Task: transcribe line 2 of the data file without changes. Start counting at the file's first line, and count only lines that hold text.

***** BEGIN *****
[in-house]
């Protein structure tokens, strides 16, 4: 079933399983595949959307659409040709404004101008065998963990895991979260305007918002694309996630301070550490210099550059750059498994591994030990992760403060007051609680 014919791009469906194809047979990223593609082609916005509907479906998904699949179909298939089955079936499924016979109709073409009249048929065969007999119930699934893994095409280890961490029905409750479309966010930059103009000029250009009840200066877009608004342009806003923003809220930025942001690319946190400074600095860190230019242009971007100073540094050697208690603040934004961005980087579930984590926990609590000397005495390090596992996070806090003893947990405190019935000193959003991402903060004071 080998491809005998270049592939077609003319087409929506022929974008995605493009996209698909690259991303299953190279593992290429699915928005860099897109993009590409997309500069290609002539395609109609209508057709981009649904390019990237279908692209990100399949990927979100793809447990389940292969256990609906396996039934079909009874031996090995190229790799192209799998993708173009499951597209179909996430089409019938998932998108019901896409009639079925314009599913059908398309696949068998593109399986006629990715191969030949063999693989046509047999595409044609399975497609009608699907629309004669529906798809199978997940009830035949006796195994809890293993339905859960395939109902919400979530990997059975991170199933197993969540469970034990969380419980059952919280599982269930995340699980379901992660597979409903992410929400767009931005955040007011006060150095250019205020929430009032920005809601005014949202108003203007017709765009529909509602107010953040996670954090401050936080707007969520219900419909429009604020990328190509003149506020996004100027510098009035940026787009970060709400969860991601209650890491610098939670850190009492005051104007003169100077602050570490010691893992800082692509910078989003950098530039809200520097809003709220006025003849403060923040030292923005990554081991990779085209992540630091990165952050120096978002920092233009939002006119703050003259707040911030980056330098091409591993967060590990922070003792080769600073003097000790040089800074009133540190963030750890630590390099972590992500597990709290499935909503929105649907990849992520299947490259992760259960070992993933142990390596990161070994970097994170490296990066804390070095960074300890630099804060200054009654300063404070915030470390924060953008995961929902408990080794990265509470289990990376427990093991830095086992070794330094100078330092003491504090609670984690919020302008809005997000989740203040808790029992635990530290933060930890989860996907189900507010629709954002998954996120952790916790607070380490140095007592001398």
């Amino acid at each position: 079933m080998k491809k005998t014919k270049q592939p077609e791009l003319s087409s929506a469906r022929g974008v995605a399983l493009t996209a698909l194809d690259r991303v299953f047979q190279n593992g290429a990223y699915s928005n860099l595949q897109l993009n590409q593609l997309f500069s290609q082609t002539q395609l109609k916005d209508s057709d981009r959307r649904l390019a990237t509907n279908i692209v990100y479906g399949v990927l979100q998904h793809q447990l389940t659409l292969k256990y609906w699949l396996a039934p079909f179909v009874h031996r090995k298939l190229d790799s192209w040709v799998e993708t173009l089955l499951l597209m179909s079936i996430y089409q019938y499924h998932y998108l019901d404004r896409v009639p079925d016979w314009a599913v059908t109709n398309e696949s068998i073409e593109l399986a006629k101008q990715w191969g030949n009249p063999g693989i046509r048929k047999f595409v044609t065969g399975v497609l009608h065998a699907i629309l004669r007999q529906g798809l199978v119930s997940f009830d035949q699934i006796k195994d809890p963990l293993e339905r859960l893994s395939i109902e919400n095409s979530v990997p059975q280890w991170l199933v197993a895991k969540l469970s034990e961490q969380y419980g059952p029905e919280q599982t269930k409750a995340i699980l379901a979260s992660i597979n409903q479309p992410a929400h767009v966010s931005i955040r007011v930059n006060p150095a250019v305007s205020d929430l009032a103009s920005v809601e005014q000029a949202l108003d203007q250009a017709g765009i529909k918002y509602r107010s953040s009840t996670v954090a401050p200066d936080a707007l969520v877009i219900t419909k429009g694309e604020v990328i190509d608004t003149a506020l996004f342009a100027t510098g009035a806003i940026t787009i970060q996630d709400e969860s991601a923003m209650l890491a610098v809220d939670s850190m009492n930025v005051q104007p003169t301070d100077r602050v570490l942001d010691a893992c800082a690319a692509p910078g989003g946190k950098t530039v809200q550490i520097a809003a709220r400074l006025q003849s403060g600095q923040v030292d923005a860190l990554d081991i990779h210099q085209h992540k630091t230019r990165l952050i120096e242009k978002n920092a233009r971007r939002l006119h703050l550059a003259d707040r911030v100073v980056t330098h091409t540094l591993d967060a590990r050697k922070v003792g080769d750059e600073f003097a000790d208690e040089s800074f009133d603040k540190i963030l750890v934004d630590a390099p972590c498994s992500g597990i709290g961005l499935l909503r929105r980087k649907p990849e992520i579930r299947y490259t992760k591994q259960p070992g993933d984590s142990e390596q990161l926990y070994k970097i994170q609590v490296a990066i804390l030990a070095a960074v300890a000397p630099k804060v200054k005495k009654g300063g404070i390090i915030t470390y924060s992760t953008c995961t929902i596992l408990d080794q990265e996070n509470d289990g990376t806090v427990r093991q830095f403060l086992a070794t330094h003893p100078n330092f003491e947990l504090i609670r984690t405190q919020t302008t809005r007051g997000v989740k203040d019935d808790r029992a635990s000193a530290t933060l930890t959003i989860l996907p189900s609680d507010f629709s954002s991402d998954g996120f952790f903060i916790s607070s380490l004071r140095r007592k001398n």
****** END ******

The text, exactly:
């Protein structure tokens, strides 16, 4: 079933399983595949959307659409040709404004101008065998963990895991979260305007918002694309996630301070550490210099550059750059498994591994030990992760403060007051609680 014919791009469906194809047979990223593609082609916005509907479906998904699949179909298939089955079936499924016979109709073409009249048929065969007999119930699934893994095409280890961490029905409750479309966010930059103009000029250009009840200066877009608004342009806003923003809220930025942001690319946190400074600095860190230019242009971007100073540094050697208690603040934004961005980087579930984590926990609590000397005495390090596992996070806090003893947990405190019935000193959003991402903060004071 080998491809005998270049592939077609003319087409929506022929974008995605493009996209698909690259991303299953190279593992290429699915928005860099897109993009590409997309500069290609002539395609109609209508057709981009649904390019990237279908692209990100399949990927979100793809447990389940292969256990609906396996039934079909009874031996090995190229790799192209799998993708173009499951597209179909996430089409019938998932998108019901896409009639079925314009599913059908398309696949068998593109399986006629990715191969030949063999693989046509047999595409044609399975497609009608699907629309004669529906798809199978997940009830035949006796195994809890293993339905859960395939109902919400979530990997059975991170199933197993969540469970034990969380419980059952919280599982269930995340699980379901992660597979409903992410929400767009931005955040007011006060150095250019205020929430009032920005809601005014949202108003203007017709765009529909509602107010953040996670954090401050936080707007969520219900419909429009604020990328190509003149506020996004100027510098009035940026787009970060709400969860991601209650890491610098939670850190009492005051104007003169100077602050570490010691893992800082692509910078989003950098530039809200520097809003709220006025003849403060923040030292923005990554081991990779085209992540630091990165952050120096978002920092233009939002006119703050003259707040911030980056330098091409591993967060590990922070003792080769600073003097000790040089800074009133540190963030750890630590390099972590992500597990709290499935909503929105649907990849992520299947490259992760259960070992993933142990390596990161070994970097994170490296990066804390070095960074300890630099804060200054009654300063404070915030470390924060953008995961929902408990080794990265509470289990990376427990093991830095086992070794330094100078330092003491504090609670984690919020302008809005997000989740203040808790029992635990530290933060930890989860996907189900507010629709954002998954996120952790916790607070380490140095007592001398």